The education system in Haiti faces shortages in educational supplies and qualified teachers, and the rural population remains underrepresented in the country%u2019s classrooms.There are many challenges. Currently, most Haitian schools are private rather than state-funded
Florida's education system and the federal government have been in a dispute, regarding the Elementary and Secondary Education Act. A rule stipulates students, who are learning English as a second language (ESL), must have standardized test scores counted as part of their grades after being in the country one year.
Pam Stewart, Florida Education Commissioner, and Governor Rick Scott, deeming the waiting period too short, asked for a waiver. The federal government denied it, causing the pair to request an amendment, asking for two years. They threatened a lawsuit if their request was denied. To avoid a lawsuit, the federal government approved the request with the provision Florida send test scores to the U.S. Department of Education of ESL students in the Florida system under two years.
All Haitian teachers are about to reconnect with their own roots as students. As part of the Government initiative to reform the education sector, all teachers will be required to pass a test if they wish to stay in the classroom. The test, daunting as it might be to some, will provide the necessary certification for teachers to keep doing their jobs.
The move is one of many to improve the country's literacy rate. Haiti, which has long suffered from a high rate of school drop-outs, is seeking to put an end to this, and the officials feel having uniformly certified teacher's is a step towards this. This plan is only one aspect of a greater project. According to Nesmy Manigat, Haitian Education Minister, it includes the issuing of provisional licenses to the teachers, allowing them two years in which to study and take the test. Manigat stated that what the government wanted was a new generation of teachers, as one of the biggest problems in education is the lack of qualified educators.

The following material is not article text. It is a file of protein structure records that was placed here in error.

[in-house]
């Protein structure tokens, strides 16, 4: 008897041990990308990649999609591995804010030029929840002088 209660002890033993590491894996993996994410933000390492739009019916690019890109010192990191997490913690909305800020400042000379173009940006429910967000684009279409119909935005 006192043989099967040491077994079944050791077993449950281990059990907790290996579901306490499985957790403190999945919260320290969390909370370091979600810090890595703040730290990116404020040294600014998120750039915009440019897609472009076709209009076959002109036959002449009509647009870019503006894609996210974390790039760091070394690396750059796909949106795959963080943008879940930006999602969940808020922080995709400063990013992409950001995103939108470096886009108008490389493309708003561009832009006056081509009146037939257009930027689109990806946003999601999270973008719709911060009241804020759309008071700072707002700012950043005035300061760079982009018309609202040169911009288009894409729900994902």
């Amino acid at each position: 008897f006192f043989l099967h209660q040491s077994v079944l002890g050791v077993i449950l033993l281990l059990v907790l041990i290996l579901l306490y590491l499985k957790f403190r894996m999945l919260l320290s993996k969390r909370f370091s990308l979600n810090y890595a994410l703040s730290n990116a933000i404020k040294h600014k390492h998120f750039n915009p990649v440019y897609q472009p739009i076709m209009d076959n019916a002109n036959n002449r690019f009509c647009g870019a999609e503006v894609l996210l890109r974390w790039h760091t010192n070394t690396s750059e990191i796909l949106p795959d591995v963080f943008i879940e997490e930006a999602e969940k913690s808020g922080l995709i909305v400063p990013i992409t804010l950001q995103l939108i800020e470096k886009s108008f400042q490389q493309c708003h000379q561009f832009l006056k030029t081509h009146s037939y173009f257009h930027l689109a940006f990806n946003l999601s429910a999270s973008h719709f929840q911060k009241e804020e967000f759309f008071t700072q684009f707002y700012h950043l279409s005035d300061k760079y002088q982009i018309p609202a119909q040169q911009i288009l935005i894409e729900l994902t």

The Digicel Foundation recently opened its 150th school in Haiti Loads of sunshine and beautiful colors, a pleasant accompaniment to the smiles of the children of the newly opened school, Ecole Nationale de Grande Savane, in Haiti. The smiles were made possible by the Digicel Foundation, which has opened 150 schools in the country since the beginning of their construction plan in 2007, putting such smiles on scores of faces. At the opening of the school, chairman of the Digicel company and its patron, Denis O'Brien, spoke about the 50,000 children who have been enrolled in the 150 schools under the safety of learning-conducive facilities and hurricane and earthquake safety. Apart from the numbers being supplied with an education through the $30 million USD scheme, there was the employment of over 10,000 people for the construction of the buildings within the project.
The town of Petit-Goâve is soon to be subsumed under a new department, the Department of Palmes (DOP) that needs only the blessing of the Haitian senate. The lower chamber has already approved the draft law and forwarded it to the upper chamber. To signify to Petit-Goâve residents the importance of this new department, Mgr. Alphonse dedicated a mass on the feast day of Our Lady of the Assumption to the advancement of Petit-Goâve. With creation of DOP, the community will enjoy essential services the government will fund under the auspices of DOP.
In conjunction with the imminent creation of DOP, a cornerstone was laid for the building of the new Lycee Roseline Vaval of Vialet (LRVV). The construction company of Cyrus will erect the new structure estimated to take 14 months or more. The state treasury is funding the project at a cost of 48 million gourdes. Cyrus director, Nathalie Craan, commented at the construction site, "We will deliver a standard, modern, and sustainable building." The new structure will house classrooms, a dining area, administration annex, library, computer lab, garden, and playground.
The Government of Haiti in collaboration with USAID took part in the reopening up of some existing primary and secondary schools in Jacmel that were recently equipped with facilities for the handicapped. These schools, which are Ecole Nationale Edèze Gousse and Lycée Célie Lamour, have some items installed in them such as paved alleyways, adapted toilets, ramps and handrails.